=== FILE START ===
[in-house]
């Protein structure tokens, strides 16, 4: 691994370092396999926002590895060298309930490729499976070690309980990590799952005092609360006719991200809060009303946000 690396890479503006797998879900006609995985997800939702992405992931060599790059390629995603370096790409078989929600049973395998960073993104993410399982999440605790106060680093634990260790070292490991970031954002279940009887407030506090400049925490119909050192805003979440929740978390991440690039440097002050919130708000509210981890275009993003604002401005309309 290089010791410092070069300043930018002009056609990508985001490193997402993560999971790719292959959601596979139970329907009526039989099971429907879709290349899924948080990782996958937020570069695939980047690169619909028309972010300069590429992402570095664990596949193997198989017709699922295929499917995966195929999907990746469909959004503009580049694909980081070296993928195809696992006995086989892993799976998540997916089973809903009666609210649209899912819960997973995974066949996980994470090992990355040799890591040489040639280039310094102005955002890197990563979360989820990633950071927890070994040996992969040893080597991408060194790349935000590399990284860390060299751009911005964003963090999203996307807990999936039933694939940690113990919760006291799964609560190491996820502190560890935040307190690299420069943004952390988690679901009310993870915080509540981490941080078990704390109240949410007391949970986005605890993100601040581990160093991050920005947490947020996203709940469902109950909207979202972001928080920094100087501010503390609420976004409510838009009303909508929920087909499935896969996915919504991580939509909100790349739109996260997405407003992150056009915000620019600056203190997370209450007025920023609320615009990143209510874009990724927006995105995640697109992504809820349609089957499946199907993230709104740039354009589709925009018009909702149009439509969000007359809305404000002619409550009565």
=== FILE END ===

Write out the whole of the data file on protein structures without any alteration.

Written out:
[in-house]
């Protein structure tokens, strides 16, 4: 691994370092396999926002590895060298309930490729499976070690309980990590799952005092609360006719991200809060009303946000 690396890479503006797998879900006609995985997800939702992405992931060599790059390629995603370096790409078989929600049973395998960073993104993410399982999440605790106060680093634990260790070292490991970031954002279940009887407030506090400049925490119909050192805003979440929740978390991440690039440097002050919130708000509210981890275009993003604002401005309309 290089010791410092070069300043930018002009056609990508985001490193997402993560999971790719292959959601596979139970329907009526039989099971429907879709290349899924948080990782996958937020570069695939980047690169619909028309972010300069590429992402570095664990596949193997198989017709699922295929499917995966195929999907990746469909959004503009580049694909980081070296993928195809696992006995086989892993799976998540997916089973809903009666609210649209899912819960997973995974066949996980994470090992990355040799890591040489040639280039310094102005955002890197990563979360989820990633950071927890070994040996992969040893080597991408060194790349935000590399990284860390060299751009911005964003963090999203996307807990999936039933694939940690113990919760006291799964609560190491996820502190560890935040307190690299420069943004952390988690679901009310993870915080509540981490941080078990704390109240949410007391949970986005605890993100601040581990160093991050920005947490947020996203709940469902109950909207979202972001928080920094100087501010503390609420976004409510838009009303909508929920087909499935896969996915919504991580939509909100790349739109996260997405407003992150056009915000620019600056203190997370209450007025920023609320615009990143209510874009990724927006995105995640697109992504809820349609089957499946199907993230709104740039354009589709925009018009909702149009439509969000007359809305404000002619409550009565």